# Beta Distribution Proof

• Jan 28th 2009, 10:17 AM
gethin08
Beta Distribution Proof
The probability p of an event is supposed to have a prior distribution
Beta(a,B) so that its prior density is

f(p) = [B(α, β)]^-1 p^(α-1) (1-p)^(β-1)

Show that for any constant d,
E[p(1-p)(p-d)2] is minimised wwhen d = (α+1) / (α+β+2)

_____

So far iv got

E[p(1-p)(p-d)2] = ∫ p(1-p)(p-d)2 f(p) dp

= ∫ [B(α, β)]^-1 p^α (1-p)^β (p-d)^2 dp

= [B(α, β)]^-1 ∫ p^α (1-p)^β (p-d)^2 dp

Any help will be appreciated
Thanks a lot
• Jan 28th 2009, 02:08 PM
mr fantastic
Quote:

Originally Posted by gethin08
The probability p of an event is supposed to have a prior distribution
Beta(a,B) so that its prior density is

f(p) = [B(α, β)]^-1 p^(α-1) (1-p)^(β-1)

Show that for any constant d,
E[p(1-p)(p-d)2] is minimised wwhen d = (α+1) / (α+β+2)

_____

So far iv got

E[p(1-p)(p-d)2] = ∫ p(1-p)(p-d)2 f(p) dp

= ∫ [B(α, β)]^-1 p^α (1-p)^β (p-d)^2 dp

= [B(α, β)]^-1 ∫ p^α (1-p)^β (p-d)^2 dp

Any help will be appreciated
Thanks a lot

Expand $\displaystyle (p -d)^2$ and re-arrange the integral into:

$\displaystyle \frac{1}{B(\alpha, \beta)} \left[ \int_0^1 p^{\alpha + 2} (1 - p)^{\beta} \, dp - 2 d \int_0^1 p^{\alpha + 1} (1 - p)^{\beta} \, dp + d^2 \int_0^1 p^{\alpha} (1 - p)^{\beta} \, dp\right]$.

Evaluate each integral using the formula here: Beta Integral -- from Wolfram MathWorld

Simplify the resulting expression using the formula here: Beta Function -- from Wolfram MathWorld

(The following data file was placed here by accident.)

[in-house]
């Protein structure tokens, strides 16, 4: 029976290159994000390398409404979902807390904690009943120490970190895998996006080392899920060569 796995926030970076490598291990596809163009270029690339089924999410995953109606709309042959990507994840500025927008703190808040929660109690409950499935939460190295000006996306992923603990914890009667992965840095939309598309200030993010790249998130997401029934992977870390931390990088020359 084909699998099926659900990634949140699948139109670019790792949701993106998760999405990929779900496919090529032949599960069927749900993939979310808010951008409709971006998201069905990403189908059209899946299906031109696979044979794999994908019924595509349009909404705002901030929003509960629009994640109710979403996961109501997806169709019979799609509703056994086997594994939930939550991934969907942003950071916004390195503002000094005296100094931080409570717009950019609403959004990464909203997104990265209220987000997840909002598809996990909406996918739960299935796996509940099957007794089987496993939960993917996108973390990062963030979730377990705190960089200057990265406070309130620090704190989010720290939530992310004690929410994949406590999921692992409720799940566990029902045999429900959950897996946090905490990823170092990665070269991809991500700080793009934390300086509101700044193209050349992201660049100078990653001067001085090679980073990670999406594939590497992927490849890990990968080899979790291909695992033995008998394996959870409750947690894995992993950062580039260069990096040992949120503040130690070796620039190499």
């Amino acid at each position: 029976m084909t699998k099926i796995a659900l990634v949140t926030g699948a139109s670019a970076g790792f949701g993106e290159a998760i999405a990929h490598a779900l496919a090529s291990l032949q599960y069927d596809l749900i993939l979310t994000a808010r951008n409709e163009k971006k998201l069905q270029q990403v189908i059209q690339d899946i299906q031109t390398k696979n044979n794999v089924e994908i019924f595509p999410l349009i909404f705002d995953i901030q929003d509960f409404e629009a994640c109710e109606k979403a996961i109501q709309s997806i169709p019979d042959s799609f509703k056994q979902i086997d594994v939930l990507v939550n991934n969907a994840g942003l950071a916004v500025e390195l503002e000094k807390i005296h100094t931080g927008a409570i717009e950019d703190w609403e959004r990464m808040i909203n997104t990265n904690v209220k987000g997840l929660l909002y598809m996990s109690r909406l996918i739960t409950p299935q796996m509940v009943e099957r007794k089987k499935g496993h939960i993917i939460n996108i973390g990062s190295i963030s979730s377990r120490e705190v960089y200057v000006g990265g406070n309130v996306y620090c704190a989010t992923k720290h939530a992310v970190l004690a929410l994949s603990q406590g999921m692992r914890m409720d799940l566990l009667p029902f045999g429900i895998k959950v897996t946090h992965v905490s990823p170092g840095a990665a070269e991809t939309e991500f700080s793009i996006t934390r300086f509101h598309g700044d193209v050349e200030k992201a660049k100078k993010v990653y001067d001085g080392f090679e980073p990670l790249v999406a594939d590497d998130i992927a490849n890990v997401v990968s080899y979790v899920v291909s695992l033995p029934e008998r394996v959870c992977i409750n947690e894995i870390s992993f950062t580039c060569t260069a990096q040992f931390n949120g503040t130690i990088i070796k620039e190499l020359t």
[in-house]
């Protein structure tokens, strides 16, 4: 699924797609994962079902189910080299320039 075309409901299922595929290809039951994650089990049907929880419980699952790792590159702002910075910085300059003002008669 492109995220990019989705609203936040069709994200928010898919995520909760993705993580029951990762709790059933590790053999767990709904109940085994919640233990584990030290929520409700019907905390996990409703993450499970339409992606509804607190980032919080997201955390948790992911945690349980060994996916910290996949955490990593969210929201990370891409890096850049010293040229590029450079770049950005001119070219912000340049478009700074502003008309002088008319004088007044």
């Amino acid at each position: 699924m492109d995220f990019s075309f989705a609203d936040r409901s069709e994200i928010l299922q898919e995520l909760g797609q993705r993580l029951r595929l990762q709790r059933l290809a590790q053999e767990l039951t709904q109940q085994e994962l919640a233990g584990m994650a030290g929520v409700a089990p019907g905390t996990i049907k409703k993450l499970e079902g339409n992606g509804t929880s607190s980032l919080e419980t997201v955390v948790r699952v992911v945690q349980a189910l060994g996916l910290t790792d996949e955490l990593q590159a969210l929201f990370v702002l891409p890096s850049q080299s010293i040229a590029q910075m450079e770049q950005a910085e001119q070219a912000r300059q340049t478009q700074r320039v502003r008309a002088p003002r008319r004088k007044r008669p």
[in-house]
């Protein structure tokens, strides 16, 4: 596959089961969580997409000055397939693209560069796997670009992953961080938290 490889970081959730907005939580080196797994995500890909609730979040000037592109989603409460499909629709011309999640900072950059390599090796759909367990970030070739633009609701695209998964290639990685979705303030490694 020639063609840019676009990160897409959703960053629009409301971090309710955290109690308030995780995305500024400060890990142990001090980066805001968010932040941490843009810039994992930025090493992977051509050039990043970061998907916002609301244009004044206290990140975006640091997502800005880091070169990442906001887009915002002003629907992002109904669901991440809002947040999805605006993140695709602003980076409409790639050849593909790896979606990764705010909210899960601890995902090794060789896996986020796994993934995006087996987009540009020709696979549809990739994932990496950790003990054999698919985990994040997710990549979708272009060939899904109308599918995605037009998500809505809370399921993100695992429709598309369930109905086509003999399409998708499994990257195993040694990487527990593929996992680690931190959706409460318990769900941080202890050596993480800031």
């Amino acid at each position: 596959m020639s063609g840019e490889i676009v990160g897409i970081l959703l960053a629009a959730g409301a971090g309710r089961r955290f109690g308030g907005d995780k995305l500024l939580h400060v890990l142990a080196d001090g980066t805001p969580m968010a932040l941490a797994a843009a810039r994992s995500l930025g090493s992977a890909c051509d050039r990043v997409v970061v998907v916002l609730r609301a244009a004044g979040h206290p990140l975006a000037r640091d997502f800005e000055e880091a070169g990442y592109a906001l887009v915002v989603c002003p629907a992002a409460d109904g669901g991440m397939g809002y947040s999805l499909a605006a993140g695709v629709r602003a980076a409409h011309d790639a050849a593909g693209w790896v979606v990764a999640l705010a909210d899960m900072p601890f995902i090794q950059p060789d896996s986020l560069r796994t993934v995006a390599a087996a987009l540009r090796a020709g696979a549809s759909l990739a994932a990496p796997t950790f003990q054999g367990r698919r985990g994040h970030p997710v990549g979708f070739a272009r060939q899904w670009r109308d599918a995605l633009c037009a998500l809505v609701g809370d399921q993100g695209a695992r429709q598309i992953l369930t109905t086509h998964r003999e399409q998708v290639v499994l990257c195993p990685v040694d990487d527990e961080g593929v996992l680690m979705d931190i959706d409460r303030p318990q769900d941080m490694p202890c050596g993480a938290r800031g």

You now have a simple quadratic function in d. Find the value of d that minimises this quadratic.
• Jan 29th 2009, 04:41 AM
gethin08
Thanks alot
Been stuck on that one for a few days
Much appreciated
• Jan 29th 2009, 09:22 AM
gethin08
Sorry I thought I got this but im not getting the right answer...

If I expand

[B(α, β)]^-1 . ∫ p^(α+2) (1-p)^β dp -2d . ∫ p^(α+1) (1-p)^β dp +d^2 . ∫ p^α (1-p)^β dp

I get

[B(α, β)]^-1 . [B(α+3, β+1) - 2d] . [B(α+2, β+1) + d^2] . B(α+1, β+1)

I can substitue for the gamma function and the factorial function but they dont seem to cancel and lead to d = (α+1) / (α+β+2)

Can you explain to me where to go from here

Thanks alot
• Jan 29th 2009, 10:11 AM
mr fantastic
Quote:

Originally Posted by gethin08
Sorry I thought I got this but im not getting the right answer...

If I expand

[B(α, β)]^-1 . ∫ p^(α+2) (1-p)^β dp -2d . ∫ p^(α+1) (1-p)^β dp +d^2 . ∫ p^α (1-p)^β dp

I get

[B(α, β)]^-1 . [B(α+3, β+1) - 2d] . [B(α+2, β+1) + d^2] . B(α+1, β+1)

I can substitue for the gamma function and the factorial function but they dont seem to cancel and lead to d = (α+1) / (α+β+2)

Can you explain to me where to go from here

Thanks alot

Please go back and look at the expression I posted. At a glance, it does not look to me like you've done the basic calculation properly.
• Jan 29th 2009, 01:50 PM
gethin08
aw rite im with you
i read you expression the wrong way
got the right answer now though
thanks again